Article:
Actually, transitivity analysis is usually performed on clauses in texts rather than just single clauses; and this analysis has parallels with Greimasian analysis of the relationships between actants. Greimasian analysis, being at the level of plot, is a macro-level analysis of relationships between characters in a narrative. When focusing on characters, Hallidayan transitivity analysis of narrative is a micro-level analysis of relationships between characters in a clause.

[Reading C]
Martin Montgomery initially produces a Greimasian actant representation of characters in the Hemingway story. This is a macro-level representation, at the level of plot, of relationships between the revolutionist and other characters in the story. However with Hallidays functional grammar he is able to produce a participant role analysis which is both qualitative and quantitative.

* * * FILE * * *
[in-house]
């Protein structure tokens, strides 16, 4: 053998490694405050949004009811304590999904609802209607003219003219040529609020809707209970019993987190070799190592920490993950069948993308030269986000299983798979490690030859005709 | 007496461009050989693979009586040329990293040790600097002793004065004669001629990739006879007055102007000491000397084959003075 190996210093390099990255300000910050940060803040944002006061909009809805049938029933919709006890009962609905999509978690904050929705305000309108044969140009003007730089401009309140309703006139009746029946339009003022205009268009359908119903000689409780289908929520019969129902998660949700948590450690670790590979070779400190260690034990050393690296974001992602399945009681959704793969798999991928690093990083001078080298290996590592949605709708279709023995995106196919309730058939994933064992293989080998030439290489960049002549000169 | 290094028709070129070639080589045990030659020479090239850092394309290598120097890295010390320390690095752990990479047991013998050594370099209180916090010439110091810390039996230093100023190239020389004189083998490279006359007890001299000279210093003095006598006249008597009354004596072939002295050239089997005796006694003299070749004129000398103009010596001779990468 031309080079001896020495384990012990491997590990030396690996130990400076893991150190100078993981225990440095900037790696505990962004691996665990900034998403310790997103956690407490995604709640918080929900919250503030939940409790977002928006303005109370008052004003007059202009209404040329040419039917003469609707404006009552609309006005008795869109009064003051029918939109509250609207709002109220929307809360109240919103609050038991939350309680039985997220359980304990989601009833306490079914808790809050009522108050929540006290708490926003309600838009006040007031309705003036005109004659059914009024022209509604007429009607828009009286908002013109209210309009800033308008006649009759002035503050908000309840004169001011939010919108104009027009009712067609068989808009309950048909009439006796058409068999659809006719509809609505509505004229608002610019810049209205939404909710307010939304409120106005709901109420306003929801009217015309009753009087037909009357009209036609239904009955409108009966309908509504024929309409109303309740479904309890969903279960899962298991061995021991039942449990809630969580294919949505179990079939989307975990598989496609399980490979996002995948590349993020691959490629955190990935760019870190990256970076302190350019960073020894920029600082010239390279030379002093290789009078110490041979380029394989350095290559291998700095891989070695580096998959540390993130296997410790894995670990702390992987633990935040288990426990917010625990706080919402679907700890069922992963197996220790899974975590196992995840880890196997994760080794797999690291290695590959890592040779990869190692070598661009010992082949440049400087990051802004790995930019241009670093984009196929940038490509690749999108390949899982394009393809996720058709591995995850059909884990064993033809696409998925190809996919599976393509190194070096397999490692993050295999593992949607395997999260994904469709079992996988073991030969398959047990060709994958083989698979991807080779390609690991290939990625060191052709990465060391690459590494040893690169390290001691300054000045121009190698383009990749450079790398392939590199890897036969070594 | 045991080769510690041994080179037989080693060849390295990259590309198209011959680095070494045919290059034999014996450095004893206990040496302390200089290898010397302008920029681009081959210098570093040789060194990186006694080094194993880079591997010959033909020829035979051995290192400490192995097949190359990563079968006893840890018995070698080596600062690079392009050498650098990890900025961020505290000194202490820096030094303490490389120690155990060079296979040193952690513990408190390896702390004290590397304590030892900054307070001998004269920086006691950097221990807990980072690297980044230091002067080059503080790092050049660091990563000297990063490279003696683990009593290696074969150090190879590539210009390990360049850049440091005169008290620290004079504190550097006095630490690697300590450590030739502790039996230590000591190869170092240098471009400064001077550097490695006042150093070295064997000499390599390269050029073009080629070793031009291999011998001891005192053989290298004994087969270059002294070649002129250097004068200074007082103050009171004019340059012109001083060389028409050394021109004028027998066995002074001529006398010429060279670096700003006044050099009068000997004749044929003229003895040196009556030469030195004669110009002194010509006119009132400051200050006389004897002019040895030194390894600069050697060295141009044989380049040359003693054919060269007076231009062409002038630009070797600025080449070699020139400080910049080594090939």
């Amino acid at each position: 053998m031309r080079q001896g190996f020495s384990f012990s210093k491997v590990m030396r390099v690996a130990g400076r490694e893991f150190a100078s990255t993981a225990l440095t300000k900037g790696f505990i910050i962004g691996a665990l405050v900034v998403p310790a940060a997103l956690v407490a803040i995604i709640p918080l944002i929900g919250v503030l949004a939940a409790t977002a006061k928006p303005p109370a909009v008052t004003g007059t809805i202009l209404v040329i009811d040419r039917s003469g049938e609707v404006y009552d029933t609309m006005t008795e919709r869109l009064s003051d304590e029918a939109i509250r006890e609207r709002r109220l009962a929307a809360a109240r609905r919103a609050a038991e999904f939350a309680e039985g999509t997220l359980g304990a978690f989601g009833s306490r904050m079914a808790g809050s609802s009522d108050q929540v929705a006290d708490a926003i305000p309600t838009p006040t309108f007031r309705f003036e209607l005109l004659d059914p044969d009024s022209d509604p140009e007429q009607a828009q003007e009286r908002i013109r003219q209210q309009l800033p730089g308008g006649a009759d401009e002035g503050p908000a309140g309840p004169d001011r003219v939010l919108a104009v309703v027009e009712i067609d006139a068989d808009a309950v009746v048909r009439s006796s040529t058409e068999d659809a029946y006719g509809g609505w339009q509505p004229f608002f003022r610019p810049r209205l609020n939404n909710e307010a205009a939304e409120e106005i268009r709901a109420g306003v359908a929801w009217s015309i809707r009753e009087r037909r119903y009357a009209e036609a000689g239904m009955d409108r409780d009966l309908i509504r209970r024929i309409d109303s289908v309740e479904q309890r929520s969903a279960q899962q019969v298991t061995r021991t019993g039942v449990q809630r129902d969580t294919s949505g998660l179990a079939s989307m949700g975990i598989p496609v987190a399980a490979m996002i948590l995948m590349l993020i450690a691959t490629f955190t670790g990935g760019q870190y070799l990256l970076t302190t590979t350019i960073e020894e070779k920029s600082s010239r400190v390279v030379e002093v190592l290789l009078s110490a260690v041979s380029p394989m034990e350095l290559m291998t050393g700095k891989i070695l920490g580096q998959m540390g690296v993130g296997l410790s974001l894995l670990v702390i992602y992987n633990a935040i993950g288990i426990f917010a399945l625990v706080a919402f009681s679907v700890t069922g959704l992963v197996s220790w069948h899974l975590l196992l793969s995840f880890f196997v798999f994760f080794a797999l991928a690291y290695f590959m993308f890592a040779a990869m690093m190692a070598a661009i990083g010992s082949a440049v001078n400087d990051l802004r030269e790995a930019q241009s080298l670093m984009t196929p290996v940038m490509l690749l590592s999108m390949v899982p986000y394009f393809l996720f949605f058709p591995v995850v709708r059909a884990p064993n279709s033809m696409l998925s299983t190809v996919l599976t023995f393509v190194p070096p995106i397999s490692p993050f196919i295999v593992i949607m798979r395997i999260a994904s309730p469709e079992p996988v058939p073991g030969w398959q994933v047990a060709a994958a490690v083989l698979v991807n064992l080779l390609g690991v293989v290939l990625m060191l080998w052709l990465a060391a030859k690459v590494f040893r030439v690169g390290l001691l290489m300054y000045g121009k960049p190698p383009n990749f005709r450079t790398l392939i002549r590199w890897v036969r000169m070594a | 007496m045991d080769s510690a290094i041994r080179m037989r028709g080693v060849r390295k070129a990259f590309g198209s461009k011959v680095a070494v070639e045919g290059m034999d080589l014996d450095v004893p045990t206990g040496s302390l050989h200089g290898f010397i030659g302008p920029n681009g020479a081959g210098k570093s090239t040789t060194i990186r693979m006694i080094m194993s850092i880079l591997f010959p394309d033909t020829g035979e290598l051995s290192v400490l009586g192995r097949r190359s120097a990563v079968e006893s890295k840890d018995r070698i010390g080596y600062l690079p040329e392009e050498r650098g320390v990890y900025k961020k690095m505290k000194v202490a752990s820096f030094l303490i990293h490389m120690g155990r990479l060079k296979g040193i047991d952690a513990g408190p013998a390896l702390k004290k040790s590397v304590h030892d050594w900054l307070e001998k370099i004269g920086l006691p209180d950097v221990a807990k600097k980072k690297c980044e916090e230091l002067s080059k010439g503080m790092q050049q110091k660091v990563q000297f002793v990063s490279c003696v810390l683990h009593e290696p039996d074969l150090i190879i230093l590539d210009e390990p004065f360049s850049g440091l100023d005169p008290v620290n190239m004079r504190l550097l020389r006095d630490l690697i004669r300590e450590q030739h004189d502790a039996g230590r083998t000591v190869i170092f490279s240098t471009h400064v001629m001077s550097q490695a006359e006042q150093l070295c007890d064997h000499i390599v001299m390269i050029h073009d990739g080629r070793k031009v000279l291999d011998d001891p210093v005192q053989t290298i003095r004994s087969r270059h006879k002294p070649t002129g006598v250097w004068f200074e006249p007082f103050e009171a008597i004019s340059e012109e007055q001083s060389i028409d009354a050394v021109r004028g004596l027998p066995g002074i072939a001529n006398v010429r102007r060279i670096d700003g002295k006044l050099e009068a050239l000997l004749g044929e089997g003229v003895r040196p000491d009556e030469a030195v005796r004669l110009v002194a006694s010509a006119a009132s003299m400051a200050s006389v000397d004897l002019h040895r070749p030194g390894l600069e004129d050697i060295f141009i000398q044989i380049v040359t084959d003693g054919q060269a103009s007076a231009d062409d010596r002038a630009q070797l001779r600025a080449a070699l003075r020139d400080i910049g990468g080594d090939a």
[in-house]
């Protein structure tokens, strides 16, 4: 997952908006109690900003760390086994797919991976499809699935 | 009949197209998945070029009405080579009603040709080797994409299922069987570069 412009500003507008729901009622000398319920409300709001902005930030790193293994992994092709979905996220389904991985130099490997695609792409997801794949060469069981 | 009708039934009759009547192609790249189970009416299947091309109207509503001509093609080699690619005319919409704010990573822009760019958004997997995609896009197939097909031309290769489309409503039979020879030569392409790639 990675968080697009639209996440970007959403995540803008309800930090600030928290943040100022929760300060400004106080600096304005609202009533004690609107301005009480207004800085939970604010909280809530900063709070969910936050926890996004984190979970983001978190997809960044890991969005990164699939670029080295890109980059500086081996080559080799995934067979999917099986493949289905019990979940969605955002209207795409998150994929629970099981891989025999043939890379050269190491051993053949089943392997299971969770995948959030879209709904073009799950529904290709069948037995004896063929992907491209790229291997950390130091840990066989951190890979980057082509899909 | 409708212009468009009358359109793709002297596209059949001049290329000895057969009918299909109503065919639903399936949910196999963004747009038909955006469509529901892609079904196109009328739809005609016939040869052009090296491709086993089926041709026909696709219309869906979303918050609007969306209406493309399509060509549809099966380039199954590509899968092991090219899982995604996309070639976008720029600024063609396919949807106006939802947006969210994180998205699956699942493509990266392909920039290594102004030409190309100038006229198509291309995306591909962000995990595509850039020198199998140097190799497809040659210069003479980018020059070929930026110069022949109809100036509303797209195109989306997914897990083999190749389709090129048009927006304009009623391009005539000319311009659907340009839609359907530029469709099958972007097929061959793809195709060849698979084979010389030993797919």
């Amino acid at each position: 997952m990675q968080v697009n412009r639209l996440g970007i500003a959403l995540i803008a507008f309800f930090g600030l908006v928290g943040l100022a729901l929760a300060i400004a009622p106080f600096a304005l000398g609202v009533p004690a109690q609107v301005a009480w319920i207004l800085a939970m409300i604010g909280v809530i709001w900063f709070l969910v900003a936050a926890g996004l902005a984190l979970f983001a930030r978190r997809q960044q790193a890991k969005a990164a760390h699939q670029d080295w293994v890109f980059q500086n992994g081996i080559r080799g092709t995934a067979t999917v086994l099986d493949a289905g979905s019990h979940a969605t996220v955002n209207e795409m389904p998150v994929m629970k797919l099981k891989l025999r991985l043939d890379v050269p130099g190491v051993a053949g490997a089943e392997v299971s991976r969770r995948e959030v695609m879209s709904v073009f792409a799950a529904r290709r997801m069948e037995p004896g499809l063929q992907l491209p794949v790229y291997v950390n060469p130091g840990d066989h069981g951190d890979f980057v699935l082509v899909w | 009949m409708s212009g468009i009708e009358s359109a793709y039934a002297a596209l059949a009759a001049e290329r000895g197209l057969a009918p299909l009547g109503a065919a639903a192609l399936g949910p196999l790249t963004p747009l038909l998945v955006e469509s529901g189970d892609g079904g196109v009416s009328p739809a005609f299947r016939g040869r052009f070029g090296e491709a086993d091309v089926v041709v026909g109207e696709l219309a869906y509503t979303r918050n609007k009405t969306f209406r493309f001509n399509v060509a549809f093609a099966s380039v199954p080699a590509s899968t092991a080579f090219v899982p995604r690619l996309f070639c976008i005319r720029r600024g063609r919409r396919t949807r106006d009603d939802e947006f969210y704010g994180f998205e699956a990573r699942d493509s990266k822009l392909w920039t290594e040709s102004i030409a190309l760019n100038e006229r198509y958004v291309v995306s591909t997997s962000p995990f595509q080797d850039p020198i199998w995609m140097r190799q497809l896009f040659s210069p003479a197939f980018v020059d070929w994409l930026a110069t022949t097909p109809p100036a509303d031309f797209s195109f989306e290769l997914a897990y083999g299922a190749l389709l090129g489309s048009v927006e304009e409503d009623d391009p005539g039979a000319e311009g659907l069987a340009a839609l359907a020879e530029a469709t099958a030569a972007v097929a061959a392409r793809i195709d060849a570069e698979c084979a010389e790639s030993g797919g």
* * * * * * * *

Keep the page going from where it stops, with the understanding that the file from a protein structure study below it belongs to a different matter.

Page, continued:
It is qualitative in that it reveals particular types of participant role for the revolutionist. Since it is also quantitative, we can compare different numbers of participant roles. As a result, we are able to see that the revolutionist is a SENSER and a SAYER in roughly equal proportions to instances where he is an AGENT With the functional grammatical analysis, and thus micro-level of analysis of narrative, it becomes clear that Hemingway has produced a reasonably balanced set of participant roles.

He has produced an ambiguous character Unlike an obvious hero in a plot-driven narrative such as Goldflnger who would automatically slot into SUBJECT position on Greimas scheme, Montgomery shows that it is difficult to assign the actant of SUBJECT to the revolutionist. Because Greimas actants are organized dynamically along axes, we are able to think of these axes as continua (ranges). So the revolutionist can be placed between SUBJECT and OBJECT on the axis of desire.

Thus, Montgomery shows that Greimas scheme is usefully synthetic (artificial) in that it nicely accommodates ambiguity in characterization. The ambiguity of characterization here could not be accommodated in Propps scheme. From a Formalist poetic point of view , the Hemingway story is seemingly not so interesting. There is little use of poetic literariness.